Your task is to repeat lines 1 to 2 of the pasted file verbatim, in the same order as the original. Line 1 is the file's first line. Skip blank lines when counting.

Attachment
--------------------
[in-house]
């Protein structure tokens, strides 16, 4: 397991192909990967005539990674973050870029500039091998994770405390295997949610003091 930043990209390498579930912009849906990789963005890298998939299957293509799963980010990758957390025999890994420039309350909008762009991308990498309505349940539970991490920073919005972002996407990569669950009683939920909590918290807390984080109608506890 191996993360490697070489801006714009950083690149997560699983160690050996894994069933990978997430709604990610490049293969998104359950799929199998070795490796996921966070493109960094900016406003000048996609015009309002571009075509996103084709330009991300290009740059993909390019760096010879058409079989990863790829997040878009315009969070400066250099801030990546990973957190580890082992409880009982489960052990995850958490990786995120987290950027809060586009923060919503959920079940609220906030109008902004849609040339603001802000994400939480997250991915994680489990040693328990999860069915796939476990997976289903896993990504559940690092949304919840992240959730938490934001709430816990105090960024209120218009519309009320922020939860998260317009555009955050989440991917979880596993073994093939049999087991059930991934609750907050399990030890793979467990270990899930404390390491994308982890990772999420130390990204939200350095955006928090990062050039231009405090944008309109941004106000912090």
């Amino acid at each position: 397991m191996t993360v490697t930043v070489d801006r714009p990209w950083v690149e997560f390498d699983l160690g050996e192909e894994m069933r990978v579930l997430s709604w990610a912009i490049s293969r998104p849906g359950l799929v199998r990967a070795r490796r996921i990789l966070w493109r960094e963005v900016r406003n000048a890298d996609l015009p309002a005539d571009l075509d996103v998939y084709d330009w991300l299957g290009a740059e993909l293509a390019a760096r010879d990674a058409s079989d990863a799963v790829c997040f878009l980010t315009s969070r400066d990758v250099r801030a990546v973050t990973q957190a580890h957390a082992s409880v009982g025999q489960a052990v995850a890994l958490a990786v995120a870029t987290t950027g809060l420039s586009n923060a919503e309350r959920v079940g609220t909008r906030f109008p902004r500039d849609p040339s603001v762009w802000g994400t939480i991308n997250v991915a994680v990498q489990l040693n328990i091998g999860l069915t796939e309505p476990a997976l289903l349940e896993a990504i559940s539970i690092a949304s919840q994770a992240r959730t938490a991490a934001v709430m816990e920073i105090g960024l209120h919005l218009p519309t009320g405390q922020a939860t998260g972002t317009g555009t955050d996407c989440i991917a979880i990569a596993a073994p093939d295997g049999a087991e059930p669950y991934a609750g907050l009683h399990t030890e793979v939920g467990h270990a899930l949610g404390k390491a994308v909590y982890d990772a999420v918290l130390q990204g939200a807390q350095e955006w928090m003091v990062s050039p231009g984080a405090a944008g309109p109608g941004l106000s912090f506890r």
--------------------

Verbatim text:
[in-house]
């Protein structure tokens, strides 16, 4: 397991192909990967005539990674973050870029500039091998994770405390295997949610003091 930043990209390498579930912009849906990789963005890298998939299957293509799963980010990758957390025999890994420039309350909008762009991308990498309505349940539970991490920073919005972002996407990569669950009683939920909590918290807390984080109608506890 191996993360490697070489801006714009950083690149997560699983160690050996894994069933990978997430709604990610490049293969998104359950799929199998070795490796996921966070493109960094900016406003000048996609015009309002571009075509996103084709330009991300290009740059993909390019760096010879058409079989990863790829997040878009315009969070400066250099801030990546990973957190580890082992409880009982489960052990995850958490990786995120987290950027809060586009923060919503959920079940609220906030109008902004849609040339603001802000994400939480997250991915994680489990040693328990999860069915796939476990997976289903896993990504559940690092949304919840992240959730938490934001709430816990105090960024209120218009519309009320922020939860998260317009555009955050989440991917979880596993073994093939049999087991059930991934609750907050399990030890793979467990270990899930404390390491994308982890990772999420130390990204939200350095955006928090990062050039231009405090944008309109941004106000912090």